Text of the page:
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Rust Style Guide

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Uniform Formatting and Linting

To ensure high quality code, we have imposed strict linting, testing, and formatting requirements.

For this goal, the following files and directories must be uniform across all Rust repositories:

  • .editorconfig: Specifies file formatting rules that must be followed
  • .github/workflows/rust_ci.yml: Specifies GitHub Workflow actions that must pass prior to merge
  • .github/workflows/editorconfig_check.yml: Ensures no file formatting violations prior to merge
  • .cargo/config.toml: Specifies extra compiler checks for stricter linting
  • .cargo-husky/hooks/: Scripts that must succeed before git commit is allowed to execute
  • .gitignore: One of two .gitignore files, one shared by Rust libraries and one shared by Rust services
  • Code coverage configuration (coming soon)

❗ Don't worry! We create and update these automatically through Terraform.

These files should only be edited in the tf-github repository. Changes will be applied to all Rust repositories in the Arrow organization.


  • Add a newline to tf-github/templates/rust-all/.editorconfig.
  • Make a pull request, get approvals, merge to main
  • A new commit is pushed to the default branch of each Rust repository controlled by Terraform.
    • Each repository now has an updated .editorconfig file.

💂‍♂️ Formatting, Linting and Static Analysis

Rust does not have an official style guide. It relies on the rustfmt tool.

We use husky for pre-commit hooks.

Husky will automatically run the following when you attempt to commit changes:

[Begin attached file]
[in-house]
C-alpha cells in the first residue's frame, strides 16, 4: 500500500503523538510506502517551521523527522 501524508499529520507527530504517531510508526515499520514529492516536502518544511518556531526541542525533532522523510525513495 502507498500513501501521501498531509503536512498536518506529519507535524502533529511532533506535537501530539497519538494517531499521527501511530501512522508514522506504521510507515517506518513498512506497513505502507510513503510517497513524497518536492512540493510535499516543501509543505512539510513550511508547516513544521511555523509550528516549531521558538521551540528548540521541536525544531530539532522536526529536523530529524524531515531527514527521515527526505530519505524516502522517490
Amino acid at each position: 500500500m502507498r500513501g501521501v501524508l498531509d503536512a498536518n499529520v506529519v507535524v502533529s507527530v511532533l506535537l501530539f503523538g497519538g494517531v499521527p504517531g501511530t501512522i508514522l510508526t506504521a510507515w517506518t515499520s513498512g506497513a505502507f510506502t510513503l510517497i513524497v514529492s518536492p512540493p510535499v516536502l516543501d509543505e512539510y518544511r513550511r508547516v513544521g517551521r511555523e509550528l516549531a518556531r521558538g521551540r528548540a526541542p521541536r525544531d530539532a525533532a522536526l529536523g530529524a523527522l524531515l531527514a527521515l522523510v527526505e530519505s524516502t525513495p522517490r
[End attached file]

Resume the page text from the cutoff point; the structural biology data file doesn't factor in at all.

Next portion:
• rustfmt: Format code to Rust's style guide
  • cargo check: Check a local package and all of its dependencies for errors
  • cargo test: Run unit and integration tests
  • cargo clippy -- -D warnings: A collection of lints to catch common mistakes and improve your Rust code. Source Code
  • taplo format --check: Format TOML files to Arrow's style guide
  • cspell --words-only --unique "**/**" -c .cspell.config.yaml: Spell check all files in the repository
  • Check for all broken links in the repository
  • Check for all editorconfig violations in the repository

Any errors (including warnings) must be resolved before committing code.

❗ These same checks will be run in CI, and must pass before the code can be merged.

cargo fuzz and rudra may also be introduced at a later date.

Additional Linters

rustc has a series of lints, or checks that run during compilation.

We configure our builds for stricter linting, including missing docs and unsafe code.

❗ These are warnings (instead of errors) to ease development, however:

  • These warnings will be treated as errors in the continuous integration (CI) pipeline.
  • They must be resolved before a Pull Request can be merged.

💬 Docstrings

cargo doc is used to build documentation.

"Docstrings" are comments that explain the purpose of a function or structure.

When documenting the "next" item, docstrings start with ///. Markdown syntax is supported!


/// Returns a person with the name given them
/// # Arguments
/// * `name` - A string slice that holds the name of the person
/// # Examples
/// ```
/// // You can have rust code between fences inside the comments
/// // If you pass --test to `rustdoc`, it will even test it for you!
/// use doc::Person;
/// let person = Person::new("name");
/// ```
pub fn new(name: &str) -> Person {
Person {
name: name.to_string(),

When documenting an enclosing item, //! is used.

  • This includes the "crate comment" at the top of the source file.


//! The Foo module does X
//! This is the "crate documentation"

mod foo {
//! This is documentation for the `foo` module.
//! # Examples

// ...

Read more about Rust docs here.

📃 License Notice

Every file should start with a license notice.

The license may vary from repository to repository.

Check with the #legal team if unclear which license to use.